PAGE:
How to avoid it

Always keep your devices updated to avoid cybercriminals exploiting vulnerabilities that they’ve identified. A good antivirus package can provide extensive protection against various sorts of nasty malware. 

Take some commonsense precautions as well – don’t click on links in suspicious emails or sites, avoid clicking on pop-ups promising freebies or claiming that you have a virus, and never download any files unless they’re from a reputable source. The same goes for links or downloads that come from legitimate addresses without any context.

4. A family affair

It turns out that the family that commits identity theft together doesn’t stay together. A mother and son ended up on the wrong side of the law when they used software from the dark web to commit credit card fraud, identity theft, and wire and bank fraud.

The identity theft and fraud ring was uncovered when police officers arrested Quinae Shamyra Stephens and her son Deandre Copes in a stolen rental van in South Carolina, U.S. Police investigated the duo’s suspicious behaviour when they were spotted going back and forth between a bank and a retail store.

A search of the van revealed over a dozen identification documents, a device for re-encoding credit cards, and multiple credit and debit cards. The sophisticated criminals had downloaded instructional material from the dark web to tell them how to commit credit card fraud using the details of innocent people.

How to avoid it

Stolen personal information can end up on the dark web where it can be accessed or bought by criminals. The best way to help protect yourself is to set up two-factor authentication on all your accounts and protect yourself with antivirus protection.

Even with this precaution, you should always practice safe password management. If you’re concerned that you were the victim of a breach or that your sensitive data has been compromised, use dark web monitoring to check if your information is available to hackers.

5. The solicitor who was hacked

It’s not always the person whose identity is stolen that ends up as the victim. A Manchester woman ended up £35,000 out of pocket after her solicitor’s email was hacked and she mistakenly sent £96,000 to a fraudster’s bank account.

The money was supposed to go towards an investment property. Sally Flood received an email from her solicitor asking her to transfer a first installment of £50,000 towards the property. When the firm emailed confirmation of the lodgment, she sent the outstanding balance as asked.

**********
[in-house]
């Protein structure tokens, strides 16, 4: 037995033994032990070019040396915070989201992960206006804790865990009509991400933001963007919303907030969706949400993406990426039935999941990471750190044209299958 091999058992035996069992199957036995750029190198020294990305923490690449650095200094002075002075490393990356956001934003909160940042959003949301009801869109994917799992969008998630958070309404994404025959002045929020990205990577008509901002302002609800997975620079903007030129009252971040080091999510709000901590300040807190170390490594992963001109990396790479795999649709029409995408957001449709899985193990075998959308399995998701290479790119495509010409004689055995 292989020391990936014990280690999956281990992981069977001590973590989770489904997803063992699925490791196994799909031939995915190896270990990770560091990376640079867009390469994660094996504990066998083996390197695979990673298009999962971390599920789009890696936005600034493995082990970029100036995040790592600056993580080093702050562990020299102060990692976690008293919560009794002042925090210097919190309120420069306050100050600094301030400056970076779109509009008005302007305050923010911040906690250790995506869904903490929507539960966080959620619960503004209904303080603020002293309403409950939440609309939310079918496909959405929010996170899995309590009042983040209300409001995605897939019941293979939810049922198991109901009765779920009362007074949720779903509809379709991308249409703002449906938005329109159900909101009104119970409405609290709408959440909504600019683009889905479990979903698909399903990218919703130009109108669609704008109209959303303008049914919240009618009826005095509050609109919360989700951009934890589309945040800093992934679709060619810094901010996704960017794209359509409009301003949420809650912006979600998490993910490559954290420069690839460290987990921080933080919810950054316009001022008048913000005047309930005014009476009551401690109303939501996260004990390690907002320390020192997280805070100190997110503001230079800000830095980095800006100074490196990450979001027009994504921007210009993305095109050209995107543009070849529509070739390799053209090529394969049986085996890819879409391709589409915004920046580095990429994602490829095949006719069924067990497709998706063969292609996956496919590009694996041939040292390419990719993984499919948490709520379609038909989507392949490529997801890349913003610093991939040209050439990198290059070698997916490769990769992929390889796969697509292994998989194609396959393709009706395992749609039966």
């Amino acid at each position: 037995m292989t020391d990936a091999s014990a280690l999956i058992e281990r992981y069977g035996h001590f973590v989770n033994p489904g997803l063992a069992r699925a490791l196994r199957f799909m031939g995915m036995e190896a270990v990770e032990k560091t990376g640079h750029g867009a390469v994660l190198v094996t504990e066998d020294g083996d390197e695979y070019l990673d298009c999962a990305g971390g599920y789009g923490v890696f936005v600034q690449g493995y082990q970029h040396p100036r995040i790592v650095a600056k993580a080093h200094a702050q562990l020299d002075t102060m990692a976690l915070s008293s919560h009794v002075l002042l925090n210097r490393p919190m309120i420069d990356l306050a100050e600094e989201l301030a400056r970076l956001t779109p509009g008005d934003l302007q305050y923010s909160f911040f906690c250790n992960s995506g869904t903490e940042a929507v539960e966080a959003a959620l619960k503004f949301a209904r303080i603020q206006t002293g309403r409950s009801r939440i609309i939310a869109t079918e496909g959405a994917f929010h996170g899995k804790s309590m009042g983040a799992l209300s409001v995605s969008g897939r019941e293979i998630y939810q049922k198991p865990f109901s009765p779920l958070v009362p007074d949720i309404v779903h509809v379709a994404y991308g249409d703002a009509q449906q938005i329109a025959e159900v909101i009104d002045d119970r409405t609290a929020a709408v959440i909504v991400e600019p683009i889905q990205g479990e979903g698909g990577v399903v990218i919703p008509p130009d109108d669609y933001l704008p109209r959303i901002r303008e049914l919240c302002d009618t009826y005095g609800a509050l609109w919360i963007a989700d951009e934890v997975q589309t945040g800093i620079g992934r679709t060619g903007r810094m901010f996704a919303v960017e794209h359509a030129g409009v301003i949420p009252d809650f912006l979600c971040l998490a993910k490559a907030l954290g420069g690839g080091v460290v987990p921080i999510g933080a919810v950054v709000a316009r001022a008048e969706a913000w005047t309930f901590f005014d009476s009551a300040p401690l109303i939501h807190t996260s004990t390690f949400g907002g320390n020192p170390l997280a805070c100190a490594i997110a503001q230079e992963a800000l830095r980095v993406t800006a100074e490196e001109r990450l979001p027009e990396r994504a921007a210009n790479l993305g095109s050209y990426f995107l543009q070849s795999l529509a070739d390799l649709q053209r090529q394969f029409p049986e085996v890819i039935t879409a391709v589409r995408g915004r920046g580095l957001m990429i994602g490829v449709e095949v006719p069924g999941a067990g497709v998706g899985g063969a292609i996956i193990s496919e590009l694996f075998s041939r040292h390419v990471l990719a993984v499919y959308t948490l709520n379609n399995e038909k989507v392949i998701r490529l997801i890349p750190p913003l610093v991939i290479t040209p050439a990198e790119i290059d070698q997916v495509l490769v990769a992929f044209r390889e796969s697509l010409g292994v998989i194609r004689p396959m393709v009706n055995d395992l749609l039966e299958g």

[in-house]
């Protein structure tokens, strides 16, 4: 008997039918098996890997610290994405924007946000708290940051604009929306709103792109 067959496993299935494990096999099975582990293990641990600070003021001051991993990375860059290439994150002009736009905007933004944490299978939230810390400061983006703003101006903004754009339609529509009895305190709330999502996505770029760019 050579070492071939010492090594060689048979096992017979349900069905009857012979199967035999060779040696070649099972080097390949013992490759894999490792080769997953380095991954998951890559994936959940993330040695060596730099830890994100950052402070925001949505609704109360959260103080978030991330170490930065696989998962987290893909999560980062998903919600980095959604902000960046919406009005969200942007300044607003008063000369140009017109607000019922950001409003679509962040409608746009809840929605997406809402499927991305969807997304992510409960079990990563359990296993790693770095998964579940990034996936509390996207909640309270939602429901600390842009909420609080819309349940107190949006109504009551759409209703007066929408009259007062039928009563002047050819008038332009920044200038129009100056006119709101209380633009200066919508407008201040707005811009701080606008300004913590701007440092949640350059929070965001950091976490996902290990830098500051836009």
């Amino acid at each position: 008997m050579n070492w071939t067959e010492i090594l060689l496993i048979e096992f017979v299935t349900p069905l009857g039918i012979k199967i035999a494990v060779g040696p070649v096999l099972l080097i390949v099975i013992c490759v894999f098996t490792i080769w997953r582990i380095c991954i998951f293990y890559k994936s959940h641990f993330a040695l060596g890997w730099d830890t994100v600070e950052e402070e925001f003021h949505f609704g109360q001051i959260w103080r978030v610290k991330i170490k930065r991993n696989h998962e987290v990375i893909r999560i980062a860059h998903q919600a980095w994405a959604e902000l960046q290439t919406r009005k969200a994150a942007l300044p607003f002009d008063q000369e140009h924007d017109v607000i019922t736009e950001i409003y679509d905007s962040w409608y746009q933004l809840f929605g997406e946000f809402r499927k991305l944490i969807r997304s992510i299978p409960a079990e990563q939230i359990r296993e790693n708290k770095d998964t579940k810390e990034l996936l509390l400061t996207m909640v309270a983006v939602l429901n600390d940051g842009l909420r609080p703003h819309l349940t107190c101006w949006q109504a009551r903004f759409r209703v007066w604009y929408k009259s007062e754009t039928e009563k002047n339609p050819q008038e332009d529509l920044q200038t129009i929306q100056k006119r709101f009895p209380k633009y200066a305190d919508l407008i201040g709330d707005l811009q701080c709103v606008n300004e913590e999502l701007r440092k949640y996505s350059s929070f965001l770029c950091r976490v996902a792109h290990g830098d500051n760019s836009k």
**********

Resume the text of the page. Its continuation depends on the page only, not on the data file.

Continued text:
It turned out to be an elaborate bank transfer scam, initiated by hackers who had gained access to her solicitor's email system. While Sally received two thirds of the money back, she still lost a huge amount of money.

How to avoid it

In this example of identity theft, could Sally's solicitor have done more to avoid being hacked? Common business-focused scams include using ‘CEO fraud’ to pretend to be a company executive. Scammers demand credentials, sensitive information or a transfer from junior staff members. If in doubt, always check the email address. Attackers often use fake addresses that are very similar to the real thing.

We’ve already discussed ways to help protect yourself against phishing, malware and social engineering scams. Businesses are also vulnerable to these attacks, so it pays to be vigilant at home and at work. 

Things can quickly spiral out of control if you fall victim to identity theft but there are ways to help protect yourself.

No one can prevent all cybercrime or identity theft.

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Editorial note: Our articles provide educational information for you. Our offerings may not cover or protect against every type of crime, fraud, or threat we write about. Our goal is to increase awareness about Cyber Safety. Please review complete Terms during enrollment or setup. Remember that no one can prevent all identity theft or cybercrime, and that LifeLock does not monitor all transactions at all businesses. The Norton and LifeLock brands are part of Gen Digital Inc.